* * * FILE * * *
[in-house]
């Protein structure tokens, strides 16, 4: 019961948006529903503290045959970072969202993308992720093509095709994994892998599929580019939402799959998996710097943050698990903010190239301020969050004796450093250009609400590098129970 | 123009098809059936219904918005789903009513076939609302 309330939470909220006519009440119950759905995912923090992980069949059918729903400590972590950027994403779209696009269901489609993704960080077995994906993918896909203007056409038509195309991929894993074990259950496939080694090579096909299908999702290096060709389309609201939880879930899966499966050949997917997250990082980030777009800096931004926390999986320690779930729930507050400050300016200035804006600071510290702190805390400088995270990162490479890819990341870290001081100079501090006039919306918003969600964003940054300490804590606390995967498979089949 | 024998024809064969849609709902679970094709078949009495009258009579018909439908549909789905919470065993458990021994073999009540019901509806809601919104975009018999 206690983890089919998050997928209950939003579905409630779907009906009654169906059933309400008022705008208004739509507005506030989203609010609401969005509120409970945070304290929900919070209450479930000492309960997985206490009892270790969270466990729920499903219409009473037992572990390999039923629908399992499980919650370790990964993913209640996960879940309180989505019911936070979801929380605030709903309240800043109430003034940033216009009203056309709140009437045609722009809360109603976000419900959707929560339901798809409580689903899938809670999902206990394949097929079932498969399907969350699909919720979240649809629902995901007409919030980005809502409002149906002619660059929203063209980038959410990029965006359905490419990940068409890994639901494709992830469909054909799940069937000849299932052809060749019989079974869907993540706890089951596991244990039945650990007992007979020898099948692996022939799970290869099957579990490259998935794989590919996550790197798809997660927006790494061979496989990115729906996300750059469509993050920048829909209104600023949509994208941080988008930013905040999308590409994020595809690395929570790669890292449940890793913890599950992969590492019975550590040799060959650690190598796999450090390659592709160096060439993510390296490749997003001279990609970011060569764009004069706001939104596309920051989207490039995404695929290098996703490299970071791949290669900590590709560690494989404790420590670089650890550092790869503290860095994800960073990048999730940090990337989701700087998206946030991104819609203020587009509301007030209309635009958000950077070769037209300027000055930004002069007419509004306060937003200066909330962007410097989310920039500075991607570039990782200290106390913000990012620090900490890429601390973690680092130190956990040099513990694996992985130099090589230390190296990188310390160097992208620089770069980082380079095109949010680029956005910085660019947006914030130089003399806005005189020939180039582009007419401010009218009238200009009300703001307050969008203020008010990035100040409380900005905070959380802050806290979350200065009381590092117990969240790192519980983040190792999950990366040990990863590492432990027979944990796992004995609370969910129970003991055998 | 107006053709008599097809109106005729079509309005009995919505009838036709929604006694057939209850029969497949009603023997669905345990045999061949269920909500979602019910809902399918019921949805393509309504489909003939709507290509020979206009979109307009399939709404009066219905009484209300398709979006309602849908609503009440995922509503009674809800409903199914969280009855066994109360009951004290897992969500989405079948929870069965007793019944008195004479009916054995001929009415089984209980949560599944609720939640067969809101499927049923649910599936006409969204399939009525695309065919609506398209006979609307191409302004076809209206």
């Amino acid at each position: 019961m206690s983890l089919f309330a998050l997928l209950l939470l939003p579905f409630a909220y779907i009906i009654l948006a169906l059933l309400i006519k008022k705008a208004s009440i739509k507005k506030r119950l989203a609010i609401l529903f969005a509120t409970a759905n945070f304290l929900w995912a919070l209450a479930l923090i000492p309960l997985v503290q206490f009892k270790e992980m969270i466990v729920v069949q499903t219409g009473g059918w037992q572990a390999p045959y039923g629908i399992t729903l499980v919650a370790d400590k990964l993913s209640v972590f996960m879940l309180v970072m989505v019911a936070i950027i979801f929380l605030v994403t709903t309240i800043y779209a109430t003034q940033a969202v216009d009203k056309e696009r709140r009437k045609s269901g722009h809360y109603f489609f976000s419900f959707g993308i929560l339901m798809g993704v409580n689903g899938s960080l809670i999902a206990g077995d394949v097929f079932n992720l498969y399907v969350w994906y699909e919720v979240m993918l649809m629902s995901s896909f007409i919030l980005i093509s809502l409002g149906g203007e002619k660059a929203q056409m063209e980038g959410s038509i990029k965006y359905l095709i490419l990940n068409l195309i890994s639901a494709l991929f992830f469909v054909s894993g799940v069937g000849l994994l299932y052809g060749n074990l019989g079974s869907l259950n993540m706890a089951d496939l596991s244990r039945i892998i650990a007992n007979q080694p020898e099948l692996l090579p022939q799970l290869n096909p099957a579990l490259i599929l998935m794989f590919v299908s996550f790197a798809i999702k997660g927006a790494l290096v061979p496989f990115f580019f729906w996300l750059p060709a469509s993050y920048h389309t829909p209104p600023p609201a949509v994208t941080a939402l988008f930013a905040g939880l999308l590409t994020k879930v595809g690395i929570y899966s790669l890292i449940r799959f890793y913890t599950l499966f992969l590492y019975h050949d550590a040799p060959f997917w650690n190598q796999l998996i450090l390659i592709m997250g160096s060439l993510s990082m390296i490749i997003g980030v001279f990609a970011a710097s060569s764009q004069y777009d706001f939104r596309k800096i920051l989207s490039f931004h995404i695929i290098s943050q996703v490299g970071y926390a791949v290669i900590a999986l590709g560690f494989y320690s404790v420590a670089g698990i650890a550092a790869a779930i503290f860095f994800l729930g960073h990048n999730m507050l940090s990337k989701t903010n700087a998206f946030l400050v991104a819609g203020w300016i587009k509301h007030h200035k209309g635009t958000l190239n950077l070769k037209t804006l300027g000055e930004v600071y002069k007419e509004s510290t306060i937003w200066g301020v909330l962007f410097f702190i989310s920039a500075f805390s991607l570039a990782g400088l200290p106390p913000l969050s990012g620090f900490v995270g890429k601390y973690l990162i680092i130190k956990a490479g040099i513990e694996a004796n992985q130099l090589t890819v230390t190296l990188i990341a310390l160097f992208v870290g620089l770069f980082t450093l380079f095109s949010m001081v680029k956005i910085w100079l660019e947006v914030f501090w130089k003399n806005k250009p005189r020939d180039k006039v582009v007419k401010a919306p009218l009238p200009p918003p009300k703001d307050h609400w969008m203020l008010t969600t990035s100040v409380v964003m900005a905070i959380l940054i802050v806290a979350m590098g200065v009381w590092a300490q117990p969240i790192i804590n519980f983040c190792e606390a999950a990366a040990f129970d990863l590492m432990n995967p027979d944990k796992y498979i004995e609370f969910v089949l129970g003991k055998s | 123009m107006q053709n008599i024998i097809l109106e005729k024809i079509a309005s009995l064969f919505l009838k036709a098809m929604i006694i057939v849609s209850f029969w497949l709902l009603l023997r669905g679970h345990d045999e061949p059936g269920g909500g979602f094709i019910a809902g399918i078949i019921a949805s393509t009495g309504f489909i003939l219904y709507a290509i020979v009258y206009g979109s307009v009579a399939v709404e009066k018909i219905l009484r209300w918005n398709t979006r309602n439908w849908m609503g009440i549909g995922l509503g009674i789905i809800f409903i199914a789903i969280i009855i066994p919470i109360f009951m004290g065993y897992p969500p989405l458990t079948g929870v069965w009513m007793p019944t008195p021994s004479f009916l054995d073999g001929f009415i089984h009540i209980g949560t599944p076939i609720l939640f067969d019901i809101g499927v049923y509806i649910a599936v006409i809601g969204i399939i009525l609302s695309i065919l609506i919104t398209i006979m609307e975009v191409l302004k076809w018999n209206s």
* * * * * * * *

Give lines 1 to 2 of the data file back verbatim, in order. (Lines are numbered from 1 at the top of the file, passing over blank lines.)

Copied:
[in-house]
């Protein structure tokens, strides 16, 4: 019961948006529903503290045959970072969202993308992720093509095709994994892998599929580019939402799959998996710097943050698990903010190239301020969050004796450093250009609400590098129970 | 123009098809059936219904918005789903009513076939609302 309330939470909220006519009440119950759905995912923090992980069949059918729903400590972590950027994403779209696009269901489609993704960080077995994906993918896909203007056409038509195309991929894993074990259950496939080694090579096909299908999702290096060709389309609201939880879930899966499966050949997917997250990082980030777009800096931004926390999986320690779930729930507050400050300016200035804006600071510290702190805390400088995270990162490479890819990341870290001081100079501090006039919306918003969600964003940054300490804590606390995967498979089949 | 024998024809064969849609709902679970094709078949009495009258009579018909439908549909789905919470065993458990021994073999009540019901509806809601919104975009018999 206690983890089919998050997928209950939003579905409630779907009906009654169906059933309400008022705008208004739509507005506030989203609010609401969005509120409970945070304290929900919070209450479930000492309960997985206490009892270790969270466990729920499903219409009473037992572990390999039923629908399992499980919650370790990964993913209640996960879940309180989505019911936070979801929380605030709903309240800043109430003034940033216009009203056309709140009437045609722009809360109603976000419900959707929560339901798809409580689903899938809670999902206990394949097929079932498969399907969350699909919720979240649809629902995901007409919030980005809502409002149906002619660059929203063209980038959410990029965006359905490419990940068409890994639901494709992830469909054909799940069937000849299932052809060749019989079974869907993540706890089951596991244990039945650990007992007979020898099948692996022939799970290869099957579990490259998935794989590919996550790197798809997660927006790494061979496989990115729906996300750059469509993050920048829909209104600023949509994208941080988008930013905040999308590409994020595809690395929570790669890292449940890793913890599950992969590492019975550590040799060959650690190598796999450090390659592709160096060439993510390296490749997003001279990609970011060569764009004069706001939104596309920051989207490039995404695929290098996703490299970071791949290669900590590709560690494989404790420590670089650890550092790869503290860095994800960073990048999730940090990337989701700087998206946030991104819609203020587009509301007030209309635009958000950077070769037209300027000055930004002069007419509004306060937003200066909330962007410097989310920039500075991607570039990782200290106390913000990012620090900490890429601390973690680092130190956990040099513990694996992985130099090589230390190296990188310390160097992208620089770069980082380079095109949010680029956005910085660019947006914030130089003399806005005189020939180039582009007419401010009218009238200009009300703001307050969008203020008010990035100040409380900005905070959380802050806290979350200065009381590092117990969240790192519980983040190792999950990366040990990863590492432990027979944990796992004995609370969910129970003991055998 | 107006053709008599097809109106005729079509309005009995919505009838036709929604006694057939209850029969497949009603023997669905345990045999061949269920909500979602019910809902399918019921949805393509309504489909003939709507290509020979206009979109307009399939709404009066219905009484209300398709979006309602849908609503009440995922509503009674809800409903199914969280009855066994109360009951004290897992969500989405079948929870069965007793019944008195004479009916054995001929009415089984209980949560599944609720939640067969809101499927049923649910599936006409969204399939009525695309065919609506398209006979609307191409302004076809209206």